Donna T.

Thanks to TaxDebtAid.com I was able to setup an IRS Payment Plan that was reasonable, affordable, and practical.

Manny S.

The IRS was levying my bank account because I moved addresses and missed their letters telling me I owed them $10,000 from a side business. TaxDebtAid.com got me in the hands of the right professionals that stopped the garnishment quickly.

John W.

I was able to settle with the IRS for literally 60% less than I owed. Thank you!

Where Should You Start With Unpaid Taxes and Tax Debt?

tax professionalsTax debt or back taxes are a pretty common issue facing many Americans and their businesses. If tax liabilities are not addressed more problems usually arise (Levy, Liens, bankruptcy etc). Begin by using the left side bar to identify your main tax problem. With many financial issues, sometimes with enough work you can tackle the problem yourself and we provide you with info so you can get a better understanding. However, with many common tax issues seeking advice and knowing your options is the first step and highly recommended. Call us for help. The consultation will help your understand your options. Tax debt experts will give you recommendations and you can decide if you want help after your first free consultation. We bring you experts (CPAs, Attorneys, Former-IRS Agents) who can help with Internal Revenue Service penalties including Wage Garnishment, Wage Levies, Bank Levies, Tax Liens, and Unfiled Tax Returns providing you with tax debt help you can trust. Tax Debt Reduction and Settlement are outcomes with our staff.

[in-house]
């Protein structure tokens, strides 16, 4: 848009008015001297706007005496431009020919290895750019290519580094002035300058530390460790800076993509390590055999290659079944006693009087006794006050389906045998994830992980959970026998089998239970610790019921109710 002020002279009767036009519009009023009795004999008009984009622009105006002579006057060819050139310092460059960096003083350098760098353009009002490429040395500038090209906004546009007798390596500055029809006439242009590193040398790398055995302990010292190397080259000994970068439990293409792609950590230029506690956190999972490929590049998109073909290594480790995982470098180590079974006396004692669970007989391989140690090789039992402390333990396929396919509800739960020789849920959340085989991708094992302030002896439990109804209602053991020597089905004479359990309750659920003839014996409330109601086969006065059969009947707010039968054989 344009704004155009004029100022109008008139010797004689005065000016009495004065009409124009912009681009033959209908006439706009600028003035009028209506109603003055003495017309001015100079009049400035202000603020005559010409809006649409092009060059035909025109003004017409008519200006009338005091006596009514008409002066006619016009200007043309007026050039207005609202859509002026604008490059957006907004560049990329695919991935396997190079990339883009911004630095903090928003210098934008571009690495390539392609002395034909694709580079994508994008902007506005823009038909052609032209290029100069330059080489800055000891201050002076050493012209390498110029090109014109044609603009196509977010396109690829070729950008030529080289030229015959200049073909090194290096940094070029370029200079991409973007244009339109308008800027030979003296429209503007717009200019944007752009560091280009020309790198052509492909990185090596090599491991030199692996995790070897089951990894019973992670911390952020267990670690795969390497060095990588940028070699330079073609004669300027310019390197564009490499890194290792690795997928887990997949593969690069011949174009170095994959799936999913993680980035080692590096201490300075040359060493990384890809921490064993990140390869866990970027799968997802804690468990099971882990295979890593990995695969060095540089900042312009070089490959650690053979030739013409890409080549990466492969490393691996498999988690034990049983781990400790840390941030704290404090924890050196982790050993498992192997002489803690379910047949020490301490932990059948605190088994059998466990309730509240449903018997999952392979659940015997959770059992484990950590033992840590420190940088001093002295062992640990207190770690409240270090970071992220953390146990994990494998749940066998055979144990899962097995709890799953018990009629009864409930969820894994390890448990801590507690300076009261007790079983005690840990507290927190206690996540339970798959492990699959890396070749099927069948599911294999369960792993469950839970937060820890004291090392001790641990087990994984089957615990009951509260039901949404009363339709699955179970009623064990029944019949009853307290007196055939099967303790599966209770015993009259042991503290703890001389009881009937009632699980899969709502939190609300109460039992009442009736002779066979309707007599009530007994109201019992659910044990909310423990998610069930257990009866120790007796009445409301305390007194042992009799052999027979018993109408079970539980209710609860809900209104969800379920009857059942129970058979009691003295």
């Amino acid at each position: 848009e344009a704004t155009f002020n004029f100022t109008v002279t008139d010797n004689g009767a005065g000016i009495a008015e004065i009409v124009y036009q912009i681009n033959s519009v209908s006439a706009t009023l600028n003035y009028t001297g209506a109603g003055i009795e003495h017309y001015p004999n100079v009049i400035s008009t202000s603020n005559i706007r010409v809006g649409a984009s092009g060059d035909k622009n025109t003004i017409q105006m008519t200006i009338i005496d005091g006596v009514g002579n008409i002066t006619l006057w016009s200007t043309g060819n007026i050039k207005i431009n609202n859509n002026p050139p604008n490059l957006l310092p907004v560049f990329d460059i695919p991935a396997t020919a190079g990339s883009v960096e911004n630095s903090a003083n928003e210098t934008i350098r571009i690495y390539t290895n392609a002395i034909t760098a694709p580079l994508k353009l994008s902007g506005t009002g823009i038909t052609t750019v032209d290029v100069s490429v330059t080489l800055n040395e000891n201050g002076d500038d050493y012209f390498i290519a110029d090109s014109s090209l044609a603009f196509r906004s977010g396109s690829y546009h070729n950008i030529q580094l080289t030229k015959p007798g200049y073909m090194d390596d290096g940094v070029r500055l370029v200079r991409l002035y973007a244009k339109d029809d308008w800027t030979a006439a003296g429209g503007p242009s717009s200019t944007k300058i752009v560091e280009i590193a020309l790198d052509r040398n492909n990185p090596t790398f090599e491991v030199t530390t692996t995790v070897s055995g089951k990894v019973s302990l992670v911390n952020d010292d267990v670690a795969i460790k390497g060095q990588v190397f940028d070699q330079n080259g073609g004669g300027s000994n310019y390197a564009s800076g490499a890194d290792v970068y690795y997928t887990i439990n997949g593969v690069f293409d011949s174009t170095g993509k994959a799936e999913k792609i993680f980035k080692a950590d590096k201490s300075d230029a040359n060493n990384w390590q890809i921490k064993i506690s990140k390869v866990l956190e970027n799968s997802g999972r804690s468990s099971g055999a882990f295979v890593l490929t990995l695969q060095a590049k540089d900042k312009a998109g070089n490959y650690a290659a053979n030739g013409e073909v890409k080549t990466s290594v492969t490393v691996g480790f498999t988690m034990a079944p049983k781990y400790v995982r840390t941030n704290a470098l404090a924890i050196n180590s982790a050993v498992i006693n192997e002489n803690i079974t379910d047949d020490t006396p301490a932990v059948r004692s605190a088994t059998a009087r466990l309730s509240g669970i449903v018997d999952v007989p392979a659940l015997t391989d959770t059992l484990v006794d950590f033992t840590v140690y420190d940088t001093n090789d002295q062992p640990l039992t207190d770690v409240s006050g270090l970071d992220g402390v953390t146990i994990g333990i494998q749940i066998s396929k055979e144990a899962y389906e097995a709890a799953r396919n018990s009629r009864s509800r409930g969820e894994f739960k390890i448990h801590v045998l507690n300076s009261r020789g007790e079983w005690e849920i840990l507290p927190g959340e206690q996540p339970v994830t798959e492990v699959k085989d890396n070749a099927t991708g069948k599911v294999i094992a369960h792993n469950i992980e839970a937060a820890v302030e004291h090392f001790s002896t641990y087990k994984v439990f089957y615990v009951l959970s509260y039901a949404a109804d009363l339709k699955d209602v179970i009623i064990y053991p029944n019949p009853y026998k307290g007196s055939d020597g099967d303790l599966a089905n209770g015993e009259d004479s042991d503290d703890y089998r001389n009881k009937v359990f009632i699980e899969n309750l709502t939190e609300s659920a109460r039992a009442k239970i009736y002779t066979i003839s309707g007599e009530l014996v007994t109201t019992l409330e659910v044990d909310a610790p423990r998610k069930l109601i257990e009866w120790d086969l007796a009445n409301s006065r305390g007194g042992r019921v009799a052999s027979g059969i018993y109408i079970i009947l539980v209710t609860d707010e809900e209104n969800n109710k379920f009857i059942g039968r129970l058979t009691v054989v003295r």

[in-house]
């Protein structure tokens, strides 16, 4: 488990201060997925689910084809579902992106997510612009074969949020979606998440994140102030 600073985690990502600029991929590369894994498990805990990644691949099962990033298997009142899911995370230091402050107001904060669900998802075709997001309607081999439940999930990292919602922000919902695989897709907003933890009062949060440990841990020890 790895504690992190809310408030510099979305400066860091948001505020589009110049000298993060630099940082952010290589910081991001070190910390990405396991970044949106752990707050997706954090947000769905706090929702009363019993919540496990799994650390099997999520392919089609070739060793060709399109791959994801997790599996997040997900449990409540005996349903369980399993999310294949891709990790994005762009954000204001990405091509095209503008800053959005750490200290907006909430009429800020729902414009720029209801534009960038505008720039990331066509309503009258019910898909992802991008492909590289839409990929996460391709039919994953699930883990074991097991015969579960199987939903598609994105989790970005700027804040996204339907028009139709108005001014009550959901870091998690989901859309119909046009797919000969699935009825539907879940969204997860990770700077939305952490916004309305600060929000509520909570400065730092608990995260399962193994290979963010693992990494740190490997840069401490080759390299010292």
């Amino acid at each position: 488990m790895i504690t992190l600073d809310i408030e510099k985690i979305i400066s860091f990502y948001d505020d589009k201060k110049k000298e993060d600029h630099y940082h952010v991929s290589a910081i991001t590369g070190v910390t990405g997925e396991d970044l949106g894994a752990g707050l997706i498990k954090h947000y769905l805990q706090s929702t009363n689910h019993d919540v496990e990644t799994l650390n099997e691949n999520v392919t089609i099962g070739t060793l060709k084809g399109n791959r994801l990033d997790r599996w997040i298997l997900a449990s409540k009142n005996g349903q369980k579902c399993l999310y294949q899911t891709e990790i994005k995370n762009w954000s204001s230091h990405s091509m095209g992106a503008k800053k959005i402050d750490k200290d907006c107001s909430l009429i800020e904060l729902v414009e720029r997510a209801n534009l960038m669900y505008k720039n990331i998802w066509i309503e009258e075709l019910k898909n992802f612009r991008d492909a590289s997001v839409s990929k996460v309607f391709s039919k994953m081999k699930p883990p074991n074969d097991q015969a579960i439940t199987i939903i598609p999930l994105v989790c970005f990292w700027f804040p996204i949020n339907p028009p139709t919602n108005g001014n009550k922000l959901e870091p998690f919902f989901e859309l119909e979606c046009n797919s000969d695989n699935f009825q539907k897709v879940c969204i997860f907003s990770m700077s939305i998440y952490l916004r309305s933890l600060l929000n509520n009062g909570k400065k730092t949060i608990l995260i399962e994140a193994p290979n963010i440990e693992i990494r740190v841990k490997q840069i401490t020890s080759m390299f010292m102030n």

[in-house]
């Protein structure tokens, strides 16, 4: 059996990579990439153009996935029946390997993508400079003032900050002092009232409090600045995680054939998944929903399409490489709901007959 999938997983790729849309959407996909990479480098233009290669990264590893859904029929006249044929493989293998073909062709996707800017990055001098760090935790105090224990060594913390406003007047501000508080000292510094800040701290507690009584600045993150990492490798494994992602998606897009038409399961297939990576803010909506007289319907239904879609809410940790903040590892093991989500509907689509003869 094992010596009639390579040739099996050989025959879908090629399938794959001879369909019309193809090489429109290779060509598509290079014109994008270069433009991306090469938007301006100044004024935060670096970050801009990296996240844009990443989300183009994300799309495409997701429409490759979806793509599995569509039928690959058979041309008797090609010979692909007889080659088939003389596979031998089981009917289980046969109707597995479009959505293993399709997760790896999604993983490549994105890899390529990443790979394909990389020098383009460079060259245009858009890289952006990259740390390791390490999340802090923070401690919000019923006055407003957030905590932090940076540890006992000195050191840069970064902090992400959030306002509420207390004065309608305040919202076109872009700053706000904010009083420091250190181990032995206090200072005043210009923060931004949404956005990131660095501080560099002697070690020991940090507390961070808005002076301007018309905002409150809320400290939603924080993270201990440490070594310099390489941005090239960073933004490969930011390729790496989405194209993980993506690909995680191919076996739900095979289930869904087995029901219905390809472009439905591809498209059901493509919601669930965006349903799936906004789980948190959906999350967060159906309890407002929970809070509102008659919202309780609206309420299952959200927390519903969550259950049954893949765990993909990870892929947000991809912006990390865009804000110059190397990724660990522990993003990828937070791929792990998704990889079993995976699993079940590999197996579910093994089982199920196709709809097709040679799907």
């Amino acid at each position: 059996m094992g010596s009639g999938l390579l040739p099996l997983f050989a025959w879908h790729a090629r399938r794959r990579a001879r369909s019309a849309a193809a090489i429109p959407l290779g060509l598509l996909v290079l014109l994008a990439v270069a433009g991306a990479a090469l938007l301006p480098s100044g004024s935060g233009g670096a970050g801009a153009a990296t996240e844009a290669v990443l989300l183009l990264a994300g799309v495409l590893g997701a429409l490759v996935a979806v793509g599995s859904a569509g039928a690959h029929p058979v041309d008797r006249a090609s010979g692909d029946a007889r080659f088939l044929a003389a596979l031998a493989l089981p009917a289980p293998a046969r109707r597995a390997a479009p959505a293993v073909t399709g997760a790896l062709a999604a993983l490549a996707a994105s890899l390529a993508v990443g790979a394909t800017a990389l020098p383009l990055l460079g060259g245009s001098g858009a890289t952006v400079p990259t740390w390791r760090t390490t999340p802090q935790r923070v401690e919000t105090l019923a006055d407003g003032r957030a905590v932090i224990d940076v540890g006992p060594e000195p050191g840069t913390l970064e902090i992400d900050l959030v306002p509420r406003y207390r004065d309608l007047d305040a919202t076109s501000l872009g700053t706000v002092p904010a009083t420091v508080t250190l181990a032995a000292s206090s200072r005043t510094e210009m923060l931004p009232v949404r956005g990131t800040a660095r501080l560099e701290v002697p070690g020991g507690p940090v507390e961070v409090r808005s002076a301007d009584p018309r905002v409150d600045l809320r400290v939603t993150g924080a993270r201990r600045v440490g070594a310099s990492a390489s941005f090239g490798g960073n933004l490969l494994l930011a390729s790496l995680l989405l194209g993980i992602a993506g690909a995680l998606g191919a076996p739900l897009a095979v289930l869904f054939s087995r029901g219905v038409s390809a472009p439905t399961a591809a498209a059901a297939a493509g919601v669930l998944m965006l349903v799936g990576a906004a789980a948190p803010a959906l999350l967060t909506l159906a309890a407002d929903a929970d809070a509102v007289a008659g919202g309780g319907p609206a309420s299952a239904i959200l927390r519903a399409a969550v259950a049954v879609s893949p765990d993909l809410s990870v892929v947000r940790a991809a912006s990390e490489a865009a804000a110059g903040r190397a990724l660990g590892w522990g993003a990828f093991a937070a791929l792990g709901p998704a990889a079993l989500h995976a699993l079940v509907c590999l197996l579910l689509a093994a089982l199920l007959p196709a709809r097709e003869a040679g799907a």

Find Your Tax Problem Below or Use Left Blue Side Bar

Federal and State Tax Wage Garnishment or Wage Levy

Tax Wage Garnishment is one way in which the IRS (Internal Revenue Service) or State Tax Collection Agency attempts to recover back taxes you owe by garnishing your salary or wages. They do this by notifying your employer. A levy is the more general subject matter (discussed below). The (IRS) can garnish a significant part of your paycheck. The IRS or State Collection Agency can garnish your wages without a court order. Federal law states that a consumer can exempt up to 75% of disposable weekly earnings or 30 times the minimum wage which is currently $5.85 (whichever is greater). In other words, the government cannot take more than 25% of your weekly after-tax income or 30 times the minimum wage. State tax collectors can also garnish your wages. Each state has different laws with wage garnishment but typically it can result in 25% of your net income being garnished. If you believe that the amount you are left with is insufficient for basic necessities like food & shelter please contact us for a Wage Garnishment Release. We can help you eliminate or reduce your unpaid tax balance potentially!

State & IRS Wage Garnishment Laws & Exemptions
More Information About IRS Wage Garnishment

Federal and State Tax Levy